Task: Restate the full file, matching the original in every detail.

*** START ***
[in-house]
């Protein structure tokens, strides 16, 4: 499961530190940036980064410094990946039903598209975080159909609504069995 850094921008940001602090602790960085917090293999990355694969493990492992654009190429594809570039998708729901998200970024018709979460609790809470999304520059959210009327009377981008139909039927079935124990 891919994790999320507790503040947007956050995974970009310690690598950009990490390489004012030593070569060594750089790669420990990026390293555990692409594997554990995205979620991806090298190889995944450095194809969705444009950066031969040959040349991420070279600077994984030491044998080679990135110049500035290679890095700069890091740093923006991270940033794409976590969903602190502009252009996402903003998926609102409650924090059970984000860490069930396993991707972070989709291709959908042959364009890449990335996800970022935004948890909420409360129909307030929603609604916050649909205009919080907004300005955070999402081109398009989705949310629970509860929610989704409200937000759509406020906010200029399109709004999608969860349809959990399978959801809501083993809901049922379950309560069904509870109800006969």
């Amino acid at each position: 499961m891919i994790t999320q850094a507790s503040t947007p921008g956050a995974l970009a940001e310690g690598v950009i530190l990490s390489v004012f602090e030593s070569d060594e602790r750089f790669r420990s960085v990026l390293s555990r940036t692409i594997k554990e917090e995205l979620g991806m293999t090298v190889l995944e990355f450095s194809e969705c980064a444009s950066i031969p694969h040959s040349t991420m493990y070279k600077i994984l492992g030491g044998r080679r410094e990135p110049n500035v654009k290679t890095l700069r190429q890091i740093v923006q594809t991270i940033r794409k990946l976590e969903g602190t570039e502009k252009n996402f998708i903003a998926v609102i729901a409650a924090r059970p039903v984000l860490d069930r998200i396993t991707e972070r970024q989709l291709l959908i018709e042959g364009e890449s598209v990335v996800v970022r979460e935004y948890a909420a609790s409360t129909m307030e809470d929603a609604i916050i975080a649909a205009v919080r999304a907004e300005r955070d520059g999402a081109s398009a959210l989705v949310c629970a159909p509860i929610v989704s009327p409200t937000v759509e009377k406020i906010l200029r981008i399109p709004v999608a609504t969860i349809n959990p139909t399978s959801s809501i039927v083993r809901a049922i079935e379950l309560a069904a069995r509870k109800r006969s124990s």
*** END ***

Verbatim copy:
[in-house]
């Protein structure tokens, strides 16, 4: 499961530190940036980064410094990946039903598209975080159909609504069995 850094921008940001602090602790960085917090293999990355694969493990492992654009190429594809570039998708729901998200970024018709979460609790809470999304520059959210009327009377981008139909039927079935124990 891919994790999320507790503040947007956050995974970009310690690598950009990490390489004012030593070569060594750089790669420990990026390293555990692409594997554990995205979620991806090298190889995944450095194809969705444009950066031969040959040349991420070279600077994984030491044998080679990135110049500035290679890095700069890091740093923006991270940033794409976590969903602190502009252009996402903003998926609102409650924090059970984000860490069930396993991707972070989709291709959908042959364009890449990335996800970022935004948890909420409360129909307030929603609604916050649909205009919080907004300005955070999402081109398009989705949310629970509860929610989704409200937000759509406020906010200029399109709004999608969860349809959990399978959801809501083993809901049922379950309560069904509870109800006969």
């Amino acid at each position: 499961m891919i994790t999320q850094a507790s503040t947007p921008g956050a995974l970009a940001e310690g690598v950009i530190l990490s390489v004012f602090e030593s070569d060594e602790r750089f790669r420990s960085v990026l390293s555990r940036t692409i594997k554990e917090e995205l979620g991806m293999t090298v190889l995944e990355f450095s194809e969705c980064a444009s950066i031969p694969h040959s040349t991420m493990y070279k600077i994984l492992g030491g044998r080679r410094e990135p110049n500035v654009k290679t890095l700069r190429q890091i740093v923006q594809t991270i940033r794409k990946l976590e969903g602190t570039e502009k252009n996402f998708i903003a998926v609102i729901a409650a924090r059970p039903v984000l860490d069930r998200i396993t991707e972070r970024q989709l291709l959908i018709e042959g364009e890449s598209v990335v996800v970022r979460e935004y948890a909420a609790s409360t129909m307030e809470d929603a609604i916050i975080a649909a205009v919080r999304a907004e300005r955070d520059g999402a081109s398009a959210l989705v949310c629970a159909p509860i929610v989704s009327p409200t937000v759509e009377k406020i906010l200029r981008i399109p709004v999608a609504t969860i349809n959990p139909t399978s959801s809501i039927v083993r809901a049922i079935e379950l309560a069904a069995r509870k109800r006969s124990s």